Riding with the living dead: The Wild Hunt
Every good hero has a dark side. Herne the Hunter, hero of my new novel Bound to the Beast, possesses one murkier than most. In recent centuries, Herne has been associated with the Wild Hunt, a band of undead ghouls, fairies, and hellhounds, who sweep across England on the eve of great disasters, bringing horror to all who see them and spreading destruction in their wake. Not the most peaceful of hobbies, then.
However, Herne is not the only figure associated with the Wild Hunt, and indeed, their origins are obscure. Different visions of the Wild Hunt can be discerned in the folklore of England, Ireland, Scotland, and Wales, as well as Germany, France, Scandinavia, and beyond.
One of the first descriptions of a Wild Hunt is attributed to the Roman historian Tacitus (who conjured many exotic images of the ‘wild’ and ‘untamed’ peoples of the northern European forests, underlining the Roman imperialist project). Writing in the 1st century AD, he describes the Harii, a Germanic tribe as
“….a fierce people who enhance their natural savageness by art and the choice of time. Their shields are black, their bodies painted black, and they choose black nights for battles and produce terror by the mere appearance, terrifying and shadowy, of a ghostly army. No enemy can withstand a vision that is strange and, so to speak, diabolical; for in all battles, the eyes are overcome first.”
Early figures associated with the Wild Hunt include mythical Anglo-Saxon king, Herla, and the god, Odin/Woden (namesake of Wednesday, Woden’s Day.)
A depiction of Odin found on a warrior’s helmet, from Sweden, 7th Century AD.
Although primarily a northern European phenomena, the Wild Hunt captured the attention of Italian renaissance artist, Agostino Musi.
Musi’s ‘Vision of the Wild Hunt,’ 1515.
Many of the most powerful evocations of the Wild Hunt come from Norse mythology (especially its (re)invention among 19th and 20th century romantics.) This early 19th century Norwegian poem described the Wild Hunt of Asgard led by the god, Thor.
Thor, the strong one, his hammer high,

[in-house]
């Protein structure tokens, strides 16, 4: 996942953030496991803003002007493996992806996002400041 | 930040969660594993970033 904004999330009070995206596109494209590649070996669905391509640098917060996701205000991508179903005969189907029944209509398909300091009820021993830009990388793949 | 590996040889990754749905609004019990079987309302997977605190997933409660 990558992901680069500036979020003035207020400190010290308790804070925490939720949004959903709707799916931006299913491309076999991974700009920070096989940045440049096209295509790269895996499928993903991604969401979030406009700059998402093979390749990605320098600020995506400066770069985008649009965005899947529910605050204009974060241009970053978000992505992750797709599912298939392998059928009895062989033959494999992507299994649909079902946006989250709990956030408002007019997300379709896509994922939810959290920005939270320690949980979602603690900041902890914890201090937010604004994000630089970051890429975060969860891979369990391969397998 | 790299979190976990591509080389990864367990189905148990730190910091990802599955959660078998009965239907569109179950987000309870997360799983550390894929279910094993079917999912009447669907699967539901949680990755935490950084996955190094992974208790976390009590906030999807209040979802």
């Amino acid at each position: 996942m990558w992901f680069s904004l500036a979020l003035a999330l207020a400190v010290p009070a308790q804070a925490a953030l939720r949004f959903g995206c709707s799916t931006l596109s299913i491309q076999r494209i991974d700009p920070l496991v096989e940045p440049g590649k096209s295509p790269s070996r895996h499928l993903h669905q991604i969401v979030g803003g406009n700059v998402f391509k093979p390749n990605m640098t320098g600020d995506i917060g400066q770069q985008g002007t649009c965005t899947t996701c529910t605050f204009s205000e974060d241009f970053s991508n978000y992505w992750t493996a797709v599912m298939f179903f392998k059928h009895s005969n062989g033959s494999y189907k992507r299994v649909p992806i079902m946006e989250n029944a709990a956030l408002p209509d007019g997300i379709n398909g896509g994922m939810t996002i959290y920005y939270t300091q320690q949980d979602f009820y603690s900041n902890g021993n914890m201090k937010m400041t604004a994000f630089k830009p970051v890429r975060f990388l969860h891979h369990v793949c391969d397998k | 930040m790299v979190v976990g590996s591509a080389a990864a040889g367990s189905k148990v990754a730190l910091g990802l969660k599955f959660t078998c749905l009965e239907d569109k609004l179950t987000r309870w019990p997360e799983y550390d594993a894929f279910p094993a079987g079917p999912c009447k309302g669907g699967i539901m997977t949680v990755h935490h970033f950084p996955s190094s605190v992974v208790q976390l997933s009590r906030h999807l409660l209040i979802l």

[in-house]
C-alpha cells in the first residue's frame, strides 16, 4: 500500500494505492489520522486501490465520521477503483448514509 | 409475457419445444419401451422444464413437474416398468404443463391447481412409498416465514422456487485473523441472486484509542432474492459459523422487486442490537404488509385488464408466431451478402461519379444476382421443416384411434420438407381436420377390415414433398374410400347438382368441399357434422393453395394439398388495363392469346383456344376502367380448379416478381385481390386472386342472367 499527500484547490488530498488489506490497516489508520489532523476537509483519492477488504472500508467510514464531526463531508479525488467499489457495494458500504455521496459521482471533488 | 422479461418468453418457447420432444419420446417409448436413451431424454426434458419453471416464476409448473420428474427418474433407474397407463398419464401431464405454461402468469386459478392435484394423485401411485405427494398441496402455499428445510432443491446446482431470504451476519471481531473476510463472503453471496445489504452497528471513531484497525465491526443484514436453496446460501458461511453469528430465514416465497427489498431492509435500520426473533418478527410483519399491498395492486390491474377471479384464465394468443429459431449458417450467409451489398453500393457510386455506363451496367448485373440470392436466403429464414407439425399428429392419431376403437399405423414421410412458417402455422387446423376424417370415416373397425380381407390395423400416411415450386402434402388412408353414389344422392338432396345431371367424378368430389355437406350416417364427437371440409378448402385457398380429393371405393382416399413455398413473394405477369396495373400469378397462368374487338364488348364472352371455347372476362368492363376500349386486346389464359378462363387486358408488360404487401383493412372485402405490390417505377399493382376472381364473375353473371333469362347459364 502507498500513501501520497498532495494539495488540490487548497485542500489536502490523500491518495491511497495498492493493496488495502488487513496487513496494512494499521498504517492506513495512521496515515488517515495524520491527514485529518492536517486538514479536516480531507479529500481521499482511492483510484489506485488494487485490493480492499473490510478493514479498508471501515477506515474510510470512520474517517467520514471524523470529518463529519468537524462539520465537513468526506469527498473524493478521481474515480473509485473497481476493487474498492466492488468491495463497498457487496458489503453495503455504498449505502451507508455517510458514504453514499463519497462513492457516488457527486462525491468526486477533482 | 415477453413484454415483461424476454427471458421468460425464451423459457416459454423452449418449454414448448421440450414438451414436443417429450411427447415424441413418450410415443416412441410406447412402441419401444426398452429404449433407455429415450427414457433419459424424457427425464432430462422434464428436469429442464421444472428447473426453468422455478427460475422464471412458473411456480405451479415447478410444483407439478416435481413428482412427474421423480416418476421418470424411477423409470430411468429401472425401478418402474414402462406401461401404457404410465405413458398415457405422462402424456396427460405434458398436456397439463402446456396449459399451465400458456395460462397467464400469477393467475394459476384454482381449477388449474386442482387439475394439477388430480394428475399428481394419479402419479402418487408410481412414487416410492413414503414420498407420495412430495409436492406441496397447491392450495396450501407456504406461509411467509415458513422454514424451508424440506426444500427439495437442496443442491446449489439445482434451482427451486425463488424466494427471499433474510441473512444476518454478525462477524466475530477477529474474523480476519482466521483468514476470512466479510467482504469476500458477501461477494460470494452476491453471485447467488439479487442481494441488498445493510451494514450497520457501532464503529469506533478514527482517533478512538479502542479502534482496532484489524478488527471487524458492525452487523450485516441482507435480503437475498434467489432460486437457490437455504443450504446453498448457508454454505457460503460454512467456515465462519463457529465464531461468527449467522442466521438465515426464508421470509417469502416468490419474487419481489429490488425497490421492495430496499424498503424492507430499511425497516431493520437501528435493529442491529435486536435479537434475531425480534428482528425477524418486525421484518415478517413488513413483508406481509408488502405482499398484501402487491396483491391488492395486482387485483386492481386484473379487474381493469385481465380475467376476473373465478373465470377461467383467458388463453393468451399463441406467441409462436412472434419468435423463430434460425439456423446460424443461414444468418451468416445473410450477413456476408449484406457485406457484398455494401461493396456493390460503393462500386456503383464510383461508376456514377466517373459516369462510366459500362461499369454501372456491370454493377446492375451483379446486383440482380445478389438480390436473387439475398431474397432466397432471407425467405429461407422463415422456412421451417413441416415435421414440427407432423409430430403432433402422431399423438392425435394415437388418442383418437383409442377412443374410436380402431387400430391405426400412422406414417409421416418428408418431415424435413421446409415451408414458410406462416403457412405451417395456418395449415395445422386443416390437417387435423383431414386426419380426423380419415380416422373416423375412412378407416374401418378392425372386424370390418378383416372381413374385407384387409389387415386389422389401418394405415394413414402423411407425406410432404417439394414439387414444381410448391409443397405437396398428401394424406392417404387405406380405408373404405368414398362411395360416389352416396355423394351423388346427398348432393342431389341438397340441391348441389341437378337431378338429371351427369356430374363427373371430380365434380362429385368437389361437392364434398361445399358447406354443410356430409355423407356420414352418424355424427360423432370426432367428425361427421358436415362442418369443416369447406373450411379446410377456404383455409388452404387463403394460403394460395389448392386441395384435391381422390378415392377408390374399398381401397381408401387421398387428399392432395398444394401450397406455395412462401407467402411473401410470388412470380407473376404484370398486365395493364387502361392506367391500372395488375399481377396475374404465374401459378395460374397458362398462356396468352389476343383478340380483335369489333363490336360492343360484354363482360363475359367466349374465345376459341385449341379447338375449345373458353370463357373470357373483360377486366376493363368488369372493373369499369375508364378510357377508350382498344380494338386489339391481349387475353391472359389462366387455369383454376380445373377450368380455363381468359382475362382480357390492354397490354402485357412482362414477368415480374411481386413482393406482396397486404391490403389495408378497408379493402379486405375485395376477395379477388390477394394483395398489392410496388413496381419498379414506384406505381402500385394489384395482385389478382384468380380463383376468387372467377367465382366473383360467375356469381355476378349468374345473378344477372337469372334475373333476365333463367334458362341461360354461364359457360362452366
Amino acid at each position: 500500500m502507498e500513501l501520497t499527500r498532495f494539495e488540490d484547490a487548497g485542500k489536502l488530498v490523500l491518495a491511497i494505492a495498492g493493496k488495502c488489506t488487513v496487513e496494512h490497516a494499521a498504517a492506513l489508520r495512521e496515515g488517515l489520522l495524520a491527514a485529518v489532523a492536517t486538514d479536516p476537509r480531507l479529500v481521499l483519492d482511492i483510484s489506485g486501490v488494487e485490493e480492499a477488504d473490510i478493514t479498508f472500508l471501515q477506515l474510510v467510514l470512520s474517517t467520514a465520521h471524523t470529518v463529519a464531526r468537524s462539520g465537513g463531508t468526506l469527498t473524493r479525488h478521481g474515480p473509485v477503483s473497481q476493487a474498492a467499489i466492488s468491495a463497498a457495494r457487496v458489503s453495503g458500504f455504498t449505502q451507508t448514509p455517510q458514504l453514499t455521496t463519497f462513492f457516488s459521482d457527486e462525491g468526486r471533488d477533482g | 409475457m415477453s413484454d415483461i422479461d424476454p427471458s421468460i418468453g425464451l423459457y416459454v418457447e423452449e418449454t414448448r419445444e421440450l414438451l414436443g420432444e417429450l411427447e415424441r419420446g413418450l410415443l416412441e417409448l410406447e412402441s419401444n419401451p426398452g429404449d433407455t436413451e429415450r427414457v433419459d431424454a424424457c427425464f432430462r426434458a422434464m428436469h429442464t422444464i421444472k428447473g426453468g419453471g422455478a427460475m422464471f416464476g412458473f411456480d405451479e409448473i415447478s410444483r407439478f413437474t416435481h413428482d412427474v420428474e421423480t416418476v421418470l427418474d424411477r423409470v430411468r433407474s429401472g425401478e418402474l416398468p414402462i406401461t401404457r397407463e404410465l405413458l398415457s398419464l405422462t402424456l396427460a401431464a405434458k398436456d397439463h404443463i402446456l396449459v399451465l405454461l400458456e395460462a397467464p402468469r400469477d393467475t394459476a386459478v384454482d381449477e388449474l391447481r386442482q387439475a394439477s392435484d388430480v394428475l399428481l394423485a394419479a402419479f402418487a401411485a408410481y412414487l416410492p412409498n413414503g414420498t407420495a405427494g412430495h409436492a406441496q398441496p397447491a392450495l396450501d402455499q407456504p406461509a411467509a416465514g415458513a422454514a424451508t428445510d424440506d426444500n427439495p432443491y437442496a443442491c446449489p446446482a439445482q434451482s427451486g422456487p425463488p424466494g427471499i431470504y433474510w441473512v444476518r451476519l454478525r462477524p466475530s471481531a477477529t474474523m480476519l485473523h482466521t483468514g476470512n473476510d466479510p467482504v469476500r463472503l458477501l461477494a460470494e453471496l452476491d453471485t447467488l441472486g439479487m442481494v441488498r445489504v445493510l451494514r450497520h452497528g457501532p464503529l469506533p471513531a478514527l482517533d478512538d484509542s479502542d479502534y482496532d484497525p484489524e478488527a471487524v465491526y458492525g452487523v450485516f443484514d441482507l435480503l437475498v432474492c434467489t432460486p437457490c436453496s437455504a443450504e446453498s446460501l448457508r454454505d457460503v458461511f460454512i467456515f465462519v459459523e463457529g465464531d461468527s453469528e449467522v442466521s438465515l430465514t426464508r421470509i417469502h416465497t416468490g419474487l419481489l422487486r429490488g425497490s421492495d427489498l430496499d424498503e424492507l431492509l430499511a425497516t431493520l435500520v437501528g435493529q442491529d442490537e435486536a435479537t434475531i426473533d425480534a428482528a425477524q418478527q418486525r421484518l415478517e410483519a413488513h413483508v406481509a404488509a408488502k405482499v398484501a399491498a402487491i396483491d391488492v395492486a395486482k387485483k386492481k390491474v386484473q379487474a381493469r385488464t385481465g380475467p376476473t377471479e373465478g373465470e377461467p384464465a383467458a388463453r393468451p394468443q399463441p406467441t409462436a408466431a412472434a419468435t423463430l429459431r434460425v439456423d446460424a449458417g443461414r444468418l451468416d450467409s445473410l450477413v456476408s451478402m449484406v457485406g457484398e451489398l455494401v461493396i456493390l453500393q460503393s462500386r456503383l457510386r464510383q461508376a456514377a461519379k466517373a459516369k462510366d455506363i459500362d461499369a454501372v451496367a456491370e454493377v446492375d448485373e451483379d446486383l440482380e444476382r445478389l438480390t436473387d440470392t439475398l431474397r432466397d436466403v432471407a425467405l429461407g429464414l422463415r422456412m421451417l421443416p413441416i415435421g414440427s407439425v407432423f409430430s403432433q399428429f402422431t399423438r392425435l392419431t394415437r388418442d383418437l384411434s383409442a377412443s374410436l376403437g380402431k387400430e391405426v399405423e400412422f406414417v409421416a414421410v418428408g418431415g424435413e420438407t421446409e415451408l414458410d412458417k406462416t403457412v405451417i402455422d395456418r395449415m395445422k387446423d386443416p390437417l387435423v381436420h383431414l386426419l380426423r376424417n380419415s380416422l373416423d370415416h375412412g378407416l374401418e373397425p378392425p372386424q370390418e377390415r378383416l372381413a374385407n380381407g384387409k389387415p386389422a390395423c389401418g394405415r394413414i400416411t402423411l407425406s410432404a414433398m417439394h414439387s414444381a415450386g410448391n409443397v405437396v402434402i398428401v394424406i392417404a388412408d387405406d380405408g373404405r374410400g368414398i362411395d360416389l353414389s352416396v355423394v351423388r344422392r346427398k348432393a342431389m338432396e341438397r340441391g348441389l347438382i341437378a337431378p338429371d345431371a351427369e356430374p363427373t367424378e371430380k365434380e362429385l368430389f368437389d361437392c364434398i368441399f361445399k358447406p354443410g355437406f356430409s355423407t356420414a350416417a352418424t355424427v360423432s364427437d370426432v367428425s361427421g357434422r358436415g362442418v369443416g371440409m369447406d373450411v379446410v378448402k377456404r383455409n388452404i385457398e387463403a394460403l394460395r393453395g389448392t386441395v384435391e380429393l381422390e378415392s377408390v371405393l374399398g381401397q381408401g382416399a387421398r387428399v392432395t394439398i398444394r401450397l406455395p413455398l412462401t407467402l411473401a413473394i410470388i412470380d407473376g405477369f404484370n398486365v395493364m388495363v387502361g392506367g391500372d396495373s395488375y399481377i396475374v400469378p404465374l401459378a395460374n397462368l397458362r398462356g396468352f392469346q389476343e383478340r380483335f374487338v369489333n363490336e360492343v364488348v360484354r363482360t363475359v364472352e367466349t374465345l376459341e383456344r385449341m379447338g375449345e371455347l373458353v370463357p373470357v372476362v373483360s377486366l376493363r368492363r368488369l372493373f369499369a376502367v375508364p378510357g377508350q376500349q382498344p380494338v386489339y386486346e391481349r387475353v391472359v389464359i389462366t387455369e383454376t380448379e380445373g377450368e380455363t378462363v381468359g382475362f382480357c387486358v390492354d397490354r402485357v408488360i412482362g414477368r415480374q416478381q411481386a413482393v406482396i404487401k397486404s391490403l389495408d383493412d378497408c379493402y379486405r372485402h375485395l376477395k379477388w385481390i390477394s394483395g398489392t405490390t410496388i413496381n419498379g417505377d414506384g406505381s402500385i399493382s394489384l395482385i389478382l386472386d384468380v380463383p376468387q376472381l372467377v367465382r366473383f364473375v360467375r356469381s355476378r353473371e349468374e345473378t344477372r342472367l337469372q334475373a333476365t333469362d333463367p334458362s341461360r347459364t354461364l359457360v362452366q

Stands tall in his rig, in front of the pack.
He strikes his shield and hot red flames
Light up the nightly raid at the scene.
Horns blow, and an awesome noise
From bells and riding gear resounds.
Then the pack roars loudly and people listen
With rising fear in their quaking homes.
The Wild Hunt of Asgard raids the county
Whilst fall and winter at stormy nights.
But it favors to travel at Yuletide…
They feast with trolls and giants;
they closely ride by meadow and path
And pass the fearful nation.
Then, – take care farmer! Keep all in order!
As the wild hunt of Asgard may visit your home!
Read the rest of the poem here.
Thor and his giants in an illustration from H.A.Guerber’s ‘Myths of the Norsemen,’ 1909.
One of the most famous descriptions of the Wild Hunt is ‘The Hosting of the Sidhe’ by the Irish poet and romantic nationalist, W.B.Yeats, in ‘The Celtic Twilight’ (1893), a collection inspired by Gaelic faerie lore.
The host is riding from Knocknarea
And over the grave of Clooth-na-Bare;
Caoilte tossing his burning hair,
And Niamh calling Away, come away:
Empty your heart of its mortal dream.
The winds awaken, the leaves whirl round,
Our cheeks are pale, our hair is unbound,
Our breasts are heaving our eyes are agleam,
Our arms are waving our lips are apart;
And if any gaze on our rushing band,
We come between him and the deed of his hand,
We come between him and the hope of his heart.
The host is rushing ‘twixt night and day,
And where is there hope or deed as fair?
Caoilte tossing his burning hair,
And Niamh calling Away, come away.
Wodan’s Wilde Jagd, by F.W. Heine, 1882.
Dark indeed! In recent years, the Wild Hunt have turned up in various books, comics, and video games, and there was even a film by that name, made as recently as 2009. Anybody seen it?
So from the mists of folklore to the present age. All that we can be certain of is that the Wild Hunt rides on.
This is a companion blog to The Horned One.
The Wild Hunt feature my forthcoming novel Bound to the Beast, published tomorrow.